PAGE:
IN THE 18 months since it was elected, Afghanistan’s first democratic legislature has been in a peculiar limbo: it is a parliament without parties. Candidates were not allowed to declare party affiliations on the ballot paper. The result has been a chaotic parliament of individuals, often elected on the promise of patronage and by virtue of ethnic affiliation. The parliament has criticised the increasingly isolated president, Hamid Karzai. But its positive achievements have been few.
Now change is stirring. Several alliances with sketchy political platforms are being mooted. The first of these, the National Unity Front, was unveiled in March by a group of parliamentarians and members of the government. It proposes various constitutional reforms, including electing provincial governors directly and creating a new post of prime minister in order to curb the power of the president. The Front denies wanting to be an opposition party, promising to work alongside the government in pursuit of “national unity”. [read full article]
Both of these developments represent advances for the constitutional and legislative processes in that war-torn country.
Inevitably, the crisis over President Yushchenko’s decree dissolving parliament is generating political conflict at the regional level. Itar-Tass reports:
The Odessa Regional Council, the first in Ukraine since the beginning of the political crisis, will discuss at its next meeting a vote of no confidence to Governor Ivan Plachkov, who started in the Odessa Region preparations for new parliamentary elections.
All of the oblast governors signed a statement supporting the President’s decree–not surprisingly, as under Ukraine’s centralized political structure, the governors are appointed by the President.* The councils, on the other hand, are elected. Odessa is among the regions where Prime Minister Yanukovych has his base, having won almost two thirds of the vote there in the final round of the election in which Yushchekno was elected president.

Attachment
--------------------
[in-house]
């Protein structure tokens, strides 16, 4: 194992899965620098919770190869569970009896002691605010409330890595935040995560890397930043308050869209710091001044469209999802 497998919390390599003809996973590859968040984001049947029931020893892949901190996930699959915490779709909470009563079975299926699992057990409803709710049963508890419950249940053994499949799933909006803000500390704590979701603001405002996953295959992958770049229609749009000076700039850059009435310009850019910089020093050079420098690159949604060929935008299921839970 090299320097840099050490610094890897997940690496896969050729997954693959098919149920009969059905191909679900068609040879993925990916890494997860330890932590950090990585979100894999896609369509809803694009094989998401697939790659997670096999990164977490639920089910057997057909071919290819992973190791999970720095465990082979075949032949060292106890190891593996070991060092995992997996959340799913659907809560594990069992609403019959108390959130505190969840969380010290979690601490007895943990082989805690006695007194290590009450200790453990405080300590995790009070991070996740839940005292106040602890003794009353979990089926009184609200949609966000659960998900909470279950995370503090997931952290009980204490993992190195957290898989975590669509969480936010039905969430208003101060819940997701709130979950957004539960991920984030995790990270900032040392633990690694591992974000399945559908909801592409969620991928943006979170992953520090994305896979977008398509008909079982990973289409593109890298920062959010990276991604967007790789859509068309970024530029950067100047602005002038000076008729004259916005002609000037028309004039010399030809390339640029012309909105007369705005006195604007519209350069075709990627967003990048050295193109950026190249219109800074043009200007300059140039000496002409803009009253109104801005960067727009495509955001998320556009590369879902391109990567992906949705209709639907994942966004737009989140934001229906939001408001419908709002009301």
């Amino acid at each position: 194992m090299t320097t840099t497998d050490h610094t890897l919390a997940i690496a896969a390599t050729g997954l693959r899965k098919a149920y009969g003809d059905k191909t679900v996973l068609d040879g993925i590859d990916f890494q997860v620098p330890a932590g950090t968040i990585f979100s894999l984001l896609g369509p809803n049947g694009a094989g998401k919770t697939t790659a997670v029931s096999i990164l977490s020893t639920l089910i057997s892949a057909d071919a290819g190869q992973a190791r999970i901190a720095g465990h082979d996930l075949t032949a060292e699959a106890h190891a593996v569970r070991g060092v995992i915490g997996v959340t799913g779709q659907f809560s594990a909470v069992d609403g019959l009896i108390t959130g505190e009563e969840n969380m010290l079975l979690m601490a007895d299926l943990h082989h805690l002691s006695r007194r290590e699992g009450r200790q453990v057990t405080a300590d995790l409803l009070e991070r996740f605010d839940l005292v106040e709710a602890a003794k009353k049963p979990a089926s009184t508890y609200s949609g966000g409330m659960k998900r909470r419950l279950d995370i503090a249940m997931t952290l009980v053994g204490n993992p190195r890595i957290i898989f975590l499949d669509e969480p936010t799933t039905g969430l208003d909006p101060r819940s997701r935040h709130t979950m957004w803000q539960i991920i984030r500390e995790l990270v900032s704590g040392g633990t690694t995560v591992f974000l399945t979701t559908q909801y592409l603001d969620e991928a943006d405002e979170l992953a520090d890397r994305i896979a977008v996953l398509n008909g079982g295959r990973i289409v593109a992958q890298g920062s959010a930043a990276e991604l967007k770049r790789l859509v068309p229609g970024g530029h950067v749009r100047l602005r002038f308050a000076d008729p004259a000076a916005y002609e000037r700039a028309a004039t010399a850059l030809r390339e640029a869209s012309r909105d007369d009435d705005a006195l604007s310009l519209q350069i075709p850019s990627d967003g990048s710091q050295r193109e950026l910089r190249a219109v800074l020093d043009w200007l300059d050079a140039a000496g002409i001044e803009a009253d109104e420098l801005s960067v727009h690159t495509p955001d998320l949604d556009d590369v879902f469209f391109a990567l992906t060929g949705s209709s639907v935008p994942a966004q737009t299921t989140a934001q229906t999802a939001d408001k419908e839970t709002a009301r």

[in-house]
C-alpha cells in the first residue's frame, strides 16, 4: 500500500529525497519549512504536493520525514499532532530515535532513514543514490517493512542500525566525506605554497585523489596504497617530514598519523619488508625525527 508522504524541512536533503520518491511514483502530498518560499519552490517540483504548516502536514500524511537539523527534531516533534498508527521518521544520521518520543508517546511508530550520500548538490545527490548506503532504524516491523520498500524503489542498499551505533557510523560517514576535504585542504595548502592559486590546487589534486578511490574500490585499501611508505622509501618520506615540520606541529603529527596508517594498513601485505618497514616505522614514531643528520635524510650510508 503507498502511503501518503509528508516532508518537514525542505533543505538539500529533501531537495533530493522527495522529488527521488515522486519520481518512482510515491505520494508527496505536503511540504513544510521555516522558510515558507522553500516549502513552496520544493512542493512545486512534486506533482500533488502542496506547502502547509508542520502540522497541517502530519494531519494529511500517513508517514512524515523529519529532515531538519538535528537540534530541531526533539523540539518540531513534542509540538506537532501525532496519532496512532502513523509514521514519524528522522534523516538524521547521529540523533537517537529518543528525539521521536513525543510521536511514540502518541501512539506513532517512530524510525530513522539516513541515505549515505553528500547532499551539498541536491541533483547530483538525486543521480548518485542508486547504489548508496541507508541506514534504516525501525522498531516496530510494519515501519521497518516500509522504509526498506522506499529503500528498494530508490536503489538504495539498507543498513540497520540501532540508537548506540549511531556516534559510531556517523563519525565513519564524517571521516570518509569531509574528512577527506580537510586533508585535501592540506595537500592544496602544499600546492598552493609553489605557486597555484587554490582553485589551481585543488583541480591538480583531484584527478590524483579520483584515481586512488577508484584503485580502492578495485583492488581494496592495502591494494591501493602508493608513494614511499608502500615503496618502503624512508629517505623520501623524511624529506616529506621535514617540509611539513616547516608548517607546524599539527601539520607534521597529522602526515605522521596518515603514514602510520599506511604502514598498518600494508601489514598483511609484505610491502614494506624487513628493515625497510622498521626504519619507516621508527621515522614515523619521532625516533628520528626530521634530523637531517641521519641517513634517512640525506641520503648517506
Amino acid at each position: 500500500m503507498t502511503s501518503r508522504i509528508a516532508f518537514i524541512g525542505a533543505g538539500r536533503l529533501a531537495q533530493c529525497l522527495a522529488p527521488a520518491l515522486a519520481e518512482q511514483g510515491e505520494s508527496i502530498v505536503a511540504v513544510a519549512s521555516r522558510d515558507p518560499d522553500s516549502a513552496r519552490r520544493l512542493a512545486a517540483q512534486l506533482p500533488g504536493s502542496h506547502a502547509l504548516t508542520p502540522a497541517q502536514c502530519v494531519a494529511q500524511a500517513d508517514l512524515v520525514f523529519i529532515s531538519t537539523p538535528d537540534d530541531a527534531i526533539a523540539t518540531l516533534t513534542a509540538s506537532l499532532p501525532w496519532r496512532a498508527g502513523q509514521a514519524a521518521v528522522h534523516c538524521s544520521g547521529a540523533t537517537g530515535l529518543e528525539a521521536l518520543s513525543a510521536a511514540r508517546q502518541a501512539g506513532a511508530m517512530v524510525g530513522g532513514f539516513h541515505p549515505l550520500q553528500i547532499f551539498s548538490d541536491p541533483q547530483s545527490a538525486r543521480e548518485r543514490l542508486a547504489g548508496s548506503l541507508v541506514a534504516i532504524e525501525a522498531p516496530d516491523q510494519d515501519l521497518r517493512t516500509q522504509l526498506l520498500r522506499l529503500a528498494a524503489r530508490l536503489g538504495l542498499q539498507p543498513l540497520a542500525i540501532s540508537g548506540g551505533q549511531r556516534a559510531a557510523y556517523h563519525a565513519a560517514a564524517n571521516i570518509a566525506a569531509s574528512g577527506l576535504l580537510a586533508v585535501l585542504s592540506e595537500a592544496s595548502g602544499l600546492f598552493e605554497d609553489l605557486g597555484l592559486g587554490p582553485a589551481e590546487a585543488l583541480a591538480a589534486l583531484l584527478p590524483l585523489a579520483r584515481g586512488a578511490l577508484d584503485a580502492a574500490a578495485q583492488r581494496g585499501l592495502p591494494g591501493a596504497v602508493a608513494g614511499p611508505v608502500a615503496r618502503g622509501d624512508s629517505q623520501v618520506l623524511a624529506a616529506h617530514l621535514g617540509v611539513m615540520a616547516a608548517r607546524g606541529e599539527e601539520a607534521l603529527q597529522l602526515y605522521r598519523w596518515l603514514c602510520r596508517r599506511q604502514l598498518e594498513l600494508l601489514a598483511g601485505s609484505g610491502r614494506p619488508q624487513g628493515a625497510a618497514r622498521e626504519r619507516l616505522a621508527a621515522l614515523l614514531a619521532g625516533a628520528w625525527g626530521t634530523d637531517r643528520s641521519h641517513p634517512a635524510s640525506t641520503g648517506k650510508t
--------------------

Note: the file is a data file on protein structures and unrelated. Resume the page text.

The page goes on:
* In both area and population, Ukraine is one of the largest countries in the world to be both a unitary state and a democracy. (And yes, Ukraine is a democracy, albeit a troubled one at this juncture.)
The deadlock in Ukraine continues. President Viktor Yushchenko claims that until the Constitutional Court rules, his decree calling early parliamentary elections (set for 27 May) should remain in effect. That is a remarkable claim, as it means that his decree would be presumed valid until declared otherwise, even though it takes quite an expansive reading of the constitution to find a dissolution power among the president’s unilateral capacities.
Meanwhile, the international press continues to say things like Prime Minister Viktor “Yanukovich staged a remarkable [post-Orange Revolution] comeback in Ukraine’s last parliamentary election.”
Pardon me for continuing to fail to see anything remarkable in Yanukovych’s party going from (an almost certainly inflated) 41.4% in the first round of the presidential election of 2004 (and 45.9% in the runoff) to 32.1% of the total vote, or 41.4% of the above-threshold vote, in the 2006 parliamentary election.
With the Afghan congress having passed an amnesty bill, all eyes are on President Karzai as he considers whether to issue a veto. The Afghan presidency has a veto on legislation that can be overridden only by a two-thirds vote in eachthe lower house of congress.*